Politics is all about preventing the bewildered herd from actually having a say
GETTING OUT TO VOTE today? Can’t be bothered? I can sympathize with the latter, but the pretence of democracy we live becomes even more removed from reality if we don’t cast a ballot.
Of course, going out to vote doesn’t mean one’s given a whole lot of thought to the options. Some of us are “(insert name of party here)” supporters, come what may. Others vote the bums out. Others are victims of sloganeering and propaganda. Check that, even the most informed of us are still subjected to propaganda. The word is synonymous with politics.
As with all elections of late – for decades, in fact – there was little of substance discussed in the campaign. This one was noted, however, for its added mudslinging, as the Liberals, PCs and NDP all attempted to convince us they were the least worst of the mainstream parties.
I argued here that none of the above was a better option than those three parties, each of which is rife with deficiencies. None is fit to govern, but the next government will come from their ranks. The consequences will fall to us, and we’ll be to blame, largely due to decades of being willing participants in an effort to treat us as dumb cattle called upon every four years to provide a veneer of democracy to our political system.
To be sure, the combination of corruption, money, corporatism and outright stupidity is nothing like what’s on display in the U.S., but we’re still very much part of the propaganda model in which “the bewildered herd” – i.e. most of the citizenry – must be carefully controlled by the specialized, deserving elites who run things, in the words of journalist and mass culture commentator Walter Lippmann.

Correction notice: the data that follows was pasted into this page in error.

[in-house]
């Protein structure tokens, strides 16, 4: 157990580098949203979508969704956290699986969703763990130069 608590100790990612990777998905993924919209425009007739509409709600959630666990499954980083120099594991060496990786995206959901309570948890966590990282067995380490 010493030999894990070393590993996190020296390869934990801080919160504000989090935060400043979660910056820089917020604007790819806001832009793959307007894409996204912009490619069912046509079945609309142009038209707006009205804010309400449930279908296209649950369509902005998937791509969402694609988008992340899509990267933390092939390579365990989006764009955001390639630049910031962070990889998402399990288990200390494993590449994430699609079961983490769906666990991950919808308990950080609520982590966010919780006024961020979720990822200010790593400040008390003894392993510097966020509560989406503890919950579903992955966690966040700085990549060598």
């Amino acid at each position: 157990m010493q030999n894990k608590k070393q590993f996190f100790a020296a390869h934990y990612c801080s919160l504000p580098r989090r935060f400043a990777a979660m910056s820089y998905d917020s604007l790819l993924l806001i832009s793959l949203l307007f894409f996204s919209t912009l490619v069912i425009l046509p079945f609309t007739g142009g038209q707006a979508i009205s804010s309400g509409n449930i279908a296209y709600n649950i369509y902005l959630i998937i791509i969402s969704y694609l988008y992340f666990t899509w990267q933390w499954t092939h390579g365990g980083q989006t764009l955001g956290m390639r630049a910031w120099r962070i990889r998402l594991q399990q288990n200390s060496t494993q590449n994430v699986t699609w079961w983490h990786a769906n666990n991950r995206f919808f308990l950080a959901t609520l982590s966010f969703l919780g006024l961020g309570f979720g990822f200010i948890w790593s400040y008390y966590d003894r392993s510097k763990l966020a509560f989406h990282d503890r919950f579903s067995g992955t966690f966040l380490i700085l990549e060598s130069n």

In his 1922 treatise Public Opinion, he praised the propaganda model that had grown out of the outright lies and deception of the First World War – specifically the moves undertaken by the U.S. government to sway the public’s anti-war stance to get the U.S. involved – as the right thing to do in order to prevent the herd/public from actually influencing policy.
In pointing out longstanding efforts to manufacture consent, Noam Chomsky, perhaps the greatest living intellectual and activist, has many times cited Lippmann’s work and how it was adopted by corporate interests and their political mandarins. In his book Media Control, for instance, he addresses directly the treatment of citizens in a purported democracy.
“Now there are two ‘functions’ in a democracy: The specialized class, the responsible men, carry out the executive function, which means they do the thinking and planning and understand the common interests. Then, there is the bewildered herd, and they have a function in democracy too. Their function in a democracy, [Lippmann] said, is to be ‘spectators,’ not participants in action. But they have more of a function than that, because it’s a democracy. Occasionally they are allowed to lend their weight to one or another member of the specialized class. In other words, they’re allowed to say, ‘We want you to be our leader’ or ‘We want you to be our leader.’ That’s because it’s a democracy and not a totalitarian state. That’s called an election. But once they’ve lent their weight to one or another member of the specialized class they’re supposed to sink back and become spectators of action, but not participants. That’s in a properly functioning democracy.”
In perpetuating that line of thinking, the media, an offshoot of the entertainment industry these days, is part of the indoctrination process. They help foster the agenda and keep people on an acceptable path.